However, as soon as the markets cooled down, a conflict among the members of the project’s management became evident, which resulted in legal proceedings being filed following the accusations of damaging the business’s reputation among the top management of the project. But while the management of the company was figuring out their differences, the daily trading volume of tokens hardly managed to reach $42.000, the liquidity was almost absent and the HitBTC exchange delisted this cryptocurrency. Meanwhile, the project is very much alive and developing new ventures.
Bitcoin Diamond (BCD) is a fork of Bitcoin. This cryptocurrency was created in November 2017 as a result of the separation of the mainchain of Bitcoin after block #495866. The purpose of the cryptocurrency is the same as the original Bitcoin, as a means of payment that is convenient for online purchases. The BCD token was credited to all Bitcoin token holders automatically after the fork. The accrual was carried out at a ratio of 1 BTC to 10 BCD. Thus, the maximum number of BCD tokens cannot exceed 210 million tokens, while 170 million tokens were released immediately and distributed among Bitcoin holders.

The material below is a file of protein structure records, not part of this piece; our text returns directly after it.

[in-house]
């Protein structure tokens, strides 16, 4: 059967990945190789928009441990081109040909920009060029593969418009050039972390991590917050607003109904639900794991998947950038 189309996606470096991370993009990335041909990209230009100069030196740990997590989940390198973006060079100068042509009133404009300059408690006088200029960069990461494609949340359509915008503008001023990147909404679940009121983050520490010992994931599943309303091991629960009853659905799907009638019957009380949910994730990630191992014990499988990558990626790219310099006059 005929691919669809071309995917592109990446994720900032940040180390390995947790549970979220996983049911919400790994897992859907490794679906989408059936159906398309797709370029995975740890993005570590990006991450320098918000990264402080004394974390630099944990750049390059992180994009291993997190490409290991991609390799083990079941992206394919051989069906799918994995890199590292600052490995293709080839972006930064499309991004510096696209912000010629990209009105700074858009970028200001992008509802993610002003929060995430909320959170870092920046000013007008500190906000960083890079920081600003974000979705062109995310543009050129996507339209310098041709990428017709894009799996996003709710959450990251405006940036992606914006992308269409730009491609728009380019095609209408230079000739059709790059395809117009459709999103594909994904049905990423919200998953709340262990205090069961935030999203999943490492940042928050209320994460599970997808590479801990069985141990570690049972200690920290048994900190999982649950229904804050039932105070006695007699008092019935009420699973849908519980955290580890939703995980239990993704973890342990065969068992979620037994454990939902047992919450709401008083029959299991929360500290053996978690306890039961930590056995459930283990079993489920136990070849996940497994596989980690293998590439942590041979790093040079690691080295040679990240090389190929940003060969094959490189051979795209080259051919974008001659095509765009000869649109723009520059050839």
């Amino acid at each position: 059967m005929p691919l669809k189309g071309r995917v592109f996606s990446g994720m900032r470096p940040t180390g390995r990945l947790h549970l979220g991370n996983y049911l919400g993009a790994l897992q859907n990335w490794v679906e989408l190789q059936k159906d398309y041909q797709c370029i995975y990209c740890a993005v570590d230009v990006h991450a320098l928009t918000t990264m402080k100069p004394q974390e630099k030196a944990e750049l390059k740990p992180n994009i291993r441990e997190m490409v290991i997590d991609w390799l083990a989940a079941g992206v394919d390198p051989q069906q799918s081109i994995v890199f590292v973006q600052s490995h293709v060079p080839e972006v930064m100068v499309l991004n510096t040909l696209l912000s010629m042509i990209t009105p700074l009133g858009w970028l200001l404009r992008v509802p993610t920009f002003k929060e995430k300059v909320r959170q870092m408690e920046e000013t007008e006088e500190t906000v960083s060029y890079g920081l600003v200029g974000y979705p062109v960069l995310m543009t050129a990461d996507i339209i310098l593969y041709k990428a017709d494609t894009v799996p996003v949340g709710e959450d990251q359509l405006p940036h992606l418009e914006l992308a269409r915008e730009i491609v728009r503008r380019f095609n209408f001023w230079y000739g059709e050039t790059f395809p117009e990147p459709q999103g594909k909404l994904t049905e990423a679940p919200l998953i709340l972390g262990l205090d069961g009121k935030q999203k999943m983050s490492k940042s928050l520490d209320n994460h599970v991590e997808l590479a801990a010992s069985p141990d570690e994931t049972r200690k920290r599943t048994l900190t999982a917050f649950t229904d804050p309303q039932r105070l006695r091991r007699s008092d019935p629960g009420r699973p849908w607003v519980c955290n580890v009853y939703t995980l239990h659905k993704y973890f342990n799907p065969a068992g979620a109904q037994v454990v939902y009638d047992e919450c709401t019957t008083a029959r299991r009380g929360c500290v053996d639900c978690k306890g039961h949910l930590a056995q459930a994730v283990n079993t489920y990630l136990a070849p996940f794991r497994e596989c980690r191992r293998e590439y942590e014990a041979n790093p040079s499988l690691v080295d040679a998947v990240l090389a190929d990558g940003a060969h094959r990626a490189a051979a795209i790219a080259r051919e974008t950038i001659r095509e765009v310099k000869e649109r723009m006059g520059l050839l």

Bitcoin Diamond differs from the original Bitcoin in several key areas:
- Block size was increased to 8 MB, eight times larger compared to Bitcoin.
- A new encryption method was implemented, solving issues of confidentiality.
- Increased speed of each block, reducing delays in confirming transactions and their costs.
The roadmap of the project promised that, by the beginning of 2020, Bitcoin Diamond should surpass Bitcoin in terms of its use cases. But the development plan has left a lot of uncertainties, with the main question being: When will work on the BCD token be competed?
As per Coin360, Bitcoin Diamond’s capitalization is at around $140.5 million, and the cost of the tokens from the moment of listing has almost constantly been decreasing. At the time of the fork, BCD’s price reached $85 per token. Currently, one coin costs in the region of $0.80, marking a drop of almost 100%. Major players in the crypto market have voiced their concerns regarding the project — with Ledger, for example, stating that Bitcoin Diamond was involved in fraudulent schemes at the end of 2017:
“SCAM WARNING — multiple sites claim to let you collect Bitcoin Diamond. They’ll steal your assets. Never enter your mnemonic into a third party website.”
According to the statement, customers switched to websites related to cryptocurrency, on which they were asked to enter a password, and their BCD tokens were subsequently stolen in a classic case of website cloning.
It may seem surprising that a traded token is on this list, but the Emercoin token can be attributed as a loser in the world of cryptocurrencies.